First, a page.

As we all continue to adjust to a new normal, we’re seeing changes in nearly every aspect of our day-to-day lives – how we work, how our kids experience school, and more.
We’ve been focused on gaining a better understanding of how the coronavirus outbreak will impact this year’s elections. In this edition of our newsletter we are focused on two election-related analyses:
A polling snapshot of how the outbreak is influencing views on voting in November, and An early look at the impact of COVID-19 on voter registration trends.
Taken together, these studies are an instructive call to action for progressives and Democrats to make informed decisions, in a time of such rapid change.
Voting During an Outbreak
We recently conducted a nationwide study to see how the outbreak was influencing the public’s views on voting – specifically looking at reforms that will help ensure that voting is safe, secure and accessible.
The results are encouraging: huge majorities of Americans support a broad array of reforms to ensure it is safe to vote come November. Here are some specific takeaways:
- About as many American voters are concerned that the coronavirus outbreak will prevent citizens from voting in this year’s elections (63% very or somewhat concerned) as express concerns about losing work or income due to the pandemic (61% very or somewhat concerned).
- A substantial proportion of American voters (46%) are at least somewhat worried that they, or someone in their immediate family, might catch the coronavirus while voting at the place where they usually cast their ballot, while just 1-in-4 American voters (25%) are not worried at all about these dangers.
- Overwhelming majorities believe it is important for state and local government to provide alternatives to in-person voting (46% very important, 32% somewhat important, 18% not important) and for the federal government to provide additional funding to states and counties to cover the increased costs of conducting elections due to the coronavirus outbreak (45% very important, 32% somewhat important, 18% not important).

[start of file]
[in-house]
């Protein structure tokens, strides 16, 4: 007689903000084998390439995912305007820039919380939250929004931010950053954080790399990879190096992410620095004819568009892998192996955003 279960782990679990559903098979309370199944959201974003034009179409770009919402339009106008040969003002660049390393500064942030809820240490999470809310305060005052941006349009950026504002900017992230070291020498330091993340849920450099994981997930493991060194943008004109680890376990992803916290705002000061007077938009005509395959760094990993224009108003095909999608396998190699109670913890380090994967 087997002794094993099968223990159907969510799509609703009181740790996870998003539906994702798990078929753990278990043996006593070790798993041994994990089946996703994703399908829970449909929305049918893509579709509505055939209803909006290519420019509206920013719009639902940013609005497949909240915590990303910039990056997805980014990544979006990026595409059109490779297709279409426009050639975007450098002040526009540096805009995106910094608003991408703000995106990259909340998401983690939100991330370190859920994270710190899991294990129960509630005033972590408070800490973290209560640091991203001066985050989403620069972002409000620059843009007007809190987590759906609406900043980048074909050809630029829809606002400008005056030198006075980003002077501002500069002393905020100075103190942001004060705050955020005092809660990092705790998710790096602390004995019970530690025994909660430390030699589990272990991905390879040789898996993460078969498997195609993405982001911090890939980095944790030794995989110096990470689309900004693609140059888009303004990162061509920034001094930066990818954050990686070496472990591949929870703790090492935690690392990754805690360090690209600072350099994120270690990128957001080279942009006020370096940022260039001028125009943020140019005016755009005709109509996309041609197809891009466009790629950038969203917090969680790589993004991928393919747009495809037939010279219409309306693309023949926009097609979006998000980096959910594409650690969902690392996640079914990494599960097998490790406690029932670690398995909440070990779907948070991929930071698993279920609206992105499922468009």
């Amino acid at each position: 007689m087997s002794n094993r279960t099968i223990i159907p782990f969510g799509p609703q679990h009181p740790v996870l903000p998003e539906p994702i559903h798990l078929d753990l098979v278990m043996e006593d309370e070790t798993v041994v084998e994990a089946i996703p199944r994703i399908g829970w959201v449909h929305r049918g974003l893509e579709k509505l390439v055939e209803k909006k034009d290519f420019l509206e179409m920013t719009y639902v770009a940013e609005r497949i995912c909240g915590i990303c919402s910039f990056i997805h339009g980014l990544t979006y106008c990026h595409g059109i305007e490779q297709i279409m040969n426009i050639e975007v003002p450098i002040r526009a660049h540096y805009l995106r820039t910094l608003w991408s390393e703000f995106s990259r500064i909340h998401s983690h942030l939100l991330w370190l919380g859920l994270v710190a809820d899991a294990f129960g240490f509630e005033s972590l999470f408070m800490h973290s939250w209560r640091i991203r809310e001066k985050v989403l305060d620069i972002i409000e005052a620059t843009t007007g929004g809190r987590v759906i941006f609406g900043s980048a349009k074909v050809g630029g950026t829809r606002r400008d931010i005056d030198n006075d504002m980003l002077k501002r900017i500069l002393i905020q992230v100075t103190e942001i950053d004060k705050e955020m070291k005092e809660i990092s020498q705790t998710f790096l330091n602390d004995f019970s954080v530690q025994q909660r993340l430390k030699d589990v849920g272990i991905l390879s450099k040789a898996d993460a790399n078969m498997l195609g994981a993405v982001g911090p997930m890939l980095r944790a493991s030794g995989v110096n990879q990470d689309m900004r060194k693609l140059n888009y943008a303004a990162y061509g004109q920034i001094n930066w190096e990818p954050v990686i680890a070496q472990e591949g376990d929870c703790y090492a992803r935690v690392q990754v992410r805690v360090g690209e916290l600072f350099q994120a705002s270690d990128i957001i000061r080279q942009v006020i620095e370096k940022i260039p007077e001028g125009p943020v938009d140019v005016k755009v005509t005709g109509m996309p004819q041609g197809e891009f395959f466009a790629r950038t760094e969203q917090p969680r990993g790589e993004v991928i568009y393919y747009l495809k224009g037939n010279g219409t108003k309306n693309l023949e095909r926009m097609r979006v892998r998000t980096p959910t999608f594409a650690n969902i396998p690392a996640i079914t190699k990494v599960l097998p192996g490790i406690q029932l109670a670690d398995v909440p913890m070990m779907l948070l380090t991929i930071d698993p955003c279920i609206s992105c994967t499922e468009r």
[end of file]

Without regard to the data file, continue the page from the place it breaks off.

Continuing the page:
- A near consensus emerges around expanded access to early voting (80% support), expanded access to vote-by-mail (73% support), pre-paid postage for vote-by-mail (74% support) and increasing the number of polling places to minimize lines (80% support).
The Impact of COVID-19 on Voter Registration
While it will be some time until we have a full picture of how the crisis has shaped the electorate, an initial picture is emerging. TargetSmart conducted an analysis of the voter files of all 50 states plus Washington, DC to see how registration this cycle compares to 2016. In the ten months preceding the pandemic, voter registration across the country surged compared to the same time period in 2016.
In fact, during this 10-month period, over 5.3 million more Americans registered to vote than did in 2016:
Unfortunately, preliminary data indicates that that surge was halted as the pandemic spread across the nation in March. In the 13 states that have updated their files through March, we have seen the average number of registrations go from 46,450 in February to 28,001 in March.
We will continue to keep an eye on these numbers and track how the trends change. In the coming months, we all have our work cut out for us to engage hard-to-reach potential voters who may have already registered had it not been for the pandemic. This is a call to action for all of us to do our part to ensure that citizens have access to the franchise this year.
Thanks as always for taking the time to check out our newsletter. If you have any questions, suggestions, or ideas for what we should be looking at, just reply to this message.